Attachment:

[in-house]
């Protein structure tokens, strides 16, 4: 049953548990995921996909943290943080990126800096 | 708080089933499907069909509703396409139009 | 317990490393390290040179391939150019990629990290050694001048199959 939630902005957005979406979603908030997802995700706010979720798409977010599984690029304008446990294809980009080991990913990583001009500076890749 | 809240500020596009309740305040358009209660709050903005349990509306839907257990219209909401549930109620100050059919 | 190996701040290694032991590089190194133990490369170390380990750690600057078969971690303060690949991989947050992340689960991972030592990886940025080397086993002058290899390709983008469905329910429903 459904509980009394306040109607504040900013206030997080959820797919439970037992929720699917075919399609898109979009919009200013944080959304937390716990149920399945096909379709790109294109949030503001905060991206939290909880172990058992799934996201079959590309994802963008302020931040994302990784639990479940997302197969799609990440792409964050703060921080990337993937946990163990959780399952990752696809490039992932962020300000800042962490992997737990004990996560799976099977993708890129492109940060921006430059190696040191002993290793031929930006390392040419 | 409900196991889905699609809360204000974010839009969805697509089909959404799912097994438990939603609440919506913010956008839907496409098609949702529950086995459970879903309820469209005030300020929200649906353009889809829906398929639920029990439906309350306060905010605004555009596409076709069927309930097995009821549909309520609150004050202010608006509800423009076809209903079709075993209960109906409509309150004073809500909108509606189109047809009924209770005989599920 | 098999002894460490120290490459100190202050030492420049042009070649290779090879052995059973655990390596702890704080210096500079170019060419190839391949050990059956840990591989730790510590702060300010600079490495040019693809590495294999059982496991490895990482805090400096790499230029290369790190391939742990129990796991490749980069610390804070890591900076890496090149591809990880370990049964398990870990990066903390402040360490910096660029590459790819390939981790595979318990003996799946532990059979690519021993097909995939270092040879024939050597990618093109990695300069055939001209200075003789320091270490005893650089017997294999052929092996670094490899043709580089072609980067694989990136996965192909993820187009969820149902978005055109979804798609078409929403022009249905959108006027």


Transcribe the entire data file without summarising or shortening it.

[in-house]
């Protein structure tokens, strides 16, 4: 049953548990995921996909943290943080990126800096 | 708080089933499907069909509703396409139009 | 317990490393390290040179391939150019990629990290050694001048199959 939630902005957005979406979603908030997802995700706010979720798409977010599984690029304008446990294809980009080991990913990583001009500076890749 | 809240500020596009309740305040358009209660709050903005349990509306839907257990219209909401549930109620100050059919 | 190996701040290694032991590089190194133990490369170390380990750690600057078969971690303060690949991989947050992340689960991972030592990886940025080397086993002058290899390709983008469905329910429903 459904509980009394306040109607504040900013206030997080959820797919439970037992929720699917075919399609898109979009919009200013944080959304937390716990149920399945096909379709790109294109949030503001905060991206939290909880172990058992799934996201079959590309994802963008302020931040994302990784639990479940997302197969799609990440792409964050703060921080990337993937946990163990959780399952990752696809490039992932962020300000800042962490992997737990004990996560799976099977993708890129492109940060921006430059190696040191002993290793031929930006390392040419 | 409900196991889905699609809360204000974010839009969805697509089909959404799912097994438990939603609440919506913010956008839907496409098609949702529950086995459970879903309820469209005030300020929200649906353009889809829906398929639920029990439906309350306060905010605004555009596409076709069927309930097995009821549909309520609150004050202010608006509800423009076809209903079709075993209960109906409509309150004073809500909108509606189109047809009924209770005989599920 | 098999002894460490120290490459100190202050030492420049042009070649290779090879052995059973655990390596702890704080210096500079170019060419190839391949050990059956840990591989730790510590702060300010600079490495040019693809590495294999059982496991490895990482805090400096790499230029290369790190391939742990129990796991490749980069610390804070890591900076890496090149591809990880370990049964398990870990990066903390402040360490910096660029590459790819390939981790595979318990003996799946532990059979690519021993097909995939270092040879024939050597990618093109990695300069055939001209200075003789320091270490005893650089017997294999052929092996670094490899043709580089072609980067694989990136996965192909993820187009969820149902978005055109979804798609078409929403022009249905959108006027």